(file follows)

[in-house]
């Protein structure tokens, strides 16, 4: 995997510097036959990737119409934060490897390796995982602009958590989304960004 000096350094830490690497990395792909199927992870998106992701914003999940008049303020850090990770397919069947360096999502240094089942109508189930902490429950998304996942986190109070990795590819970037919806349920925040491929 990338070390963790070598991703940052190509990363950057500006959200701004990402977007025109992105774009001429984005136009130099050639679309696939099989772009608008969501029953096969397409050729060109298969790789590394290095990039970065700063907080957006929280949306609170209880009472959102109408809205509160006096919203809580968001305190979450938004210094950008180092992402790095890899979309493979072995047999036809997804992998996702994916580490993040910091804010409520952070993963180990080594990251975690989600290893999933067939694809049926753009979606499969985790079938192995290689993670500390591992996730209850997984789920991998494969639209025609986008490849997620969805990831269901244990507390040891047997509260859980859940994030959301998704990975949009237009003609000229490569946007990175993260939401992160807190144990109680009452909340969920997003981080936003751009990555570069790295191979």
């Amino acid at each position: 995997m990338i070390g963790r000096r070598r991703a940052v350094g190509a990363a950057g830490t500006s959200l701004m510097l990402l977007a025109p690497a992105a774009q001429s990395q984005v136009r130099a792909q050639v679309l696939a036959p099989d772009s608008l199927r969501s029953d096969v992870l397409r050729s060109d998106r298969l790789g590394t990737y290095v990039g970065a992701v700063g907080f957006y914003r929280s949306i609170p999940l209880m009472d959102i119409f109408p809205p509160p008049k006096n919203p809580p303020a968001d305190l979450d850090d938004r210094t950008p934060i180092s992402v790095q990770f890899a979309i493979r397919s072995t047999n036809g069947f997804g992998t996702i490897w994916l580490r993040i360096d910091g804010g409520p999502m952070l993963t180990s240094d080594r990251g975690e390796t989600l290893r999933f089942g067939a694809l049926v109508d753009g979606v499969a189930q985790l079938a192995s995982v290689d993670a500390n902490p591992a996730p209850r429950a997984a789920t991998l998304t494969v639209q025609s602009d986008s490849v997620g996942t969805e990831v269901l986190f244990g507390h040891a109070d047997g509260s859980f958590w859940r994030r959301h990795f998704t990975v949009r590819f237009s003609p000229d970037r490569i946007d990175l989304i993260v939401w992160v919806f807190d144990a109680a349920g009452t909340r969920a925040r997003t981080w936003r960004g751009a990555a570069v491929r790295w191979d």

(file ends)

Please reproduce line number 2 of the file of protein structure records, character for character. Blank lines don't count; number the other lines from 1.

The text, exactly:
């Protein structure tokens, strides 16, 4: 995997510097036959990737119409934060490897390796995982602009958590989304960004 000096350094830490690497990395792909199927992870998106992701914003999940008049303020850090990770397919069947360096999502240094089942109508189930902490429950998304996942986190109070990795590819970037919806349920925040491929 990338070390963790070598991703940052190509990363950057500006959200701004990402977007025109992105774009001429984005136009130099050639679309696939099989772009608008969501029953096969397409050729060109298969790789590394290095990039970065700063907080957006929280949306609170209880009472959102109408809205509160006096919203809580968001305190979450938004210094950008180092992402790095890899979309493979072995047999036809997804992998996702994916580490993040910091804010409520952070993963180990080594990251975690989600290893999933067939694809049926753009979606499969985790079938192995290689993670500390591992996730209850997984789920991998494969639209025609986008490849997620969805990831269901244990507390040891047997509260859980859940994030959301998704990975949009237009003609000229490569946007990175993260939401992160807190144990109680009452909340969920997003981080936003751009990555570069790295191979």